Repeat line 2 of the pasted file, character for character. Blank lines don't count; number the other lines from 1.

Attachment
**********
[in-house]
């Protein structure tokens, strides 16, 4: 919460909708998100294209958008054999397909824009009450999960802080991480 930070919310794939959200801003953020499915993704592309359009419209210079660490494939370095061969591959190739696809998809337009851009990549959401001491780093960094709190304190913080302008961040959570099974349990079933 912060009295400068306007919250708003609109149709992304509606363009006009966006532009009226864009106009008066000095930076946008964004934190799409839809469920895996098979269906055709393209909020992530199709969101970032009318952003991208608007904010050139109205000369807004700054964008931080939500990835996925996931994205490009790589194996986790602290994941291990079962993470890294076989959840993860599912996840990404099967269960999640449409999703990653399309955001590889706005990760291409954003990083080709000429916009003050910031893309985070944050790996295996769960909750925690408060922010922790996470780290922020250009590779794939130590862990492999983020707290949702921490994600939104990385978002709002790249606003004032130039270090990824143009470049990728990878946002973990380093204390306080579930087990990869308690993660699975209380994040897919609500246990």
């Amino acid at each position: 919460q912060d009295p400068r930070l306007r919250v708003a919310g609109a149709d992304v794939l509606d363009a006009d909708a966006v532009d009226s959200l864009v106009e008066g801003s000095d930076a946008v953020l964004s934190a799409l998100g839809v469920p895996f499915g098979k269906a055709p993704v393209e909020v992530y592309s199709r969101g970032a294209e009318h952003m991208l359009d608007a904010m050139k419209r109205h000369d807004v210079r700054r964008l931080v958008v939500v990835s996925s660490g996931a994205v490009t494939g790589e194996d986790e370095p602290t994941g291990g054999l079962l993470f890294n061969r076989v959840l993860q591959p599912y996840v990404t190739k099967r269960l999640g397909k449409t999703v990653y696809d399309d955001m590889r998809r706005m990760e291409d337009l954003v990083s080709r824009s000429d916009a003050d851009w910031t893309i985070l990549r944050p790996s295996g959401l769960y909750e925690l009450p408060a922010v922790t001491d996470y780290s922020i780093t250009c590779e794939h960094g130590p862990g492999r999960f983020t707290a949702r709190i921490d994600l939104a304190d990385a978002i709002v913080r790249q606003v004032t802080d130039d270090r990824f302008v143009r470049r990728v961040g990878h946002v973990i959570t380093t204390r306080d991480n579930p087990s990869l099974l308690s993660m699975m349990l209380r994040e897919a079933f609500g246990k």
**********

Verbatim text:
């Protein structure tokens, strides 16, 4: 919460909708998100294209958008054999397909824009009450999960802080991480 930070919310794939959200801003953020499915993704592309359009419209210079660490494939370095061969591959190739696809998809337009851009990549959401001491780093960094709190304190913080302008961040959570099974349990079933 912060009295400068306007919250708003609109149709992304509606363009006009966006532009009226864009106009008066000095930076946008964004934190799409839809469920895996098979269906055709393209909020992530199709969101970032009318952003991208608007904010050139109205000369807004700054964008931080939500990835996925996931994205490009790589194996986790602290994941291990079962993470890294076989959840993860599912996840990404099967269960999640449409999703990653399309955001590889706005990760291409954003990083080709000429916009003050910031893309985070944050790996295996769960909750925690408060922010922790996470780290922020250009590779794939130590862990492999983020707290949702921490994600939104990385978002709002790249606003004032130039270090990824143009470049990728990878946002973990380093204390306080579930087990990869308690993660699975209380994040897919609500246990």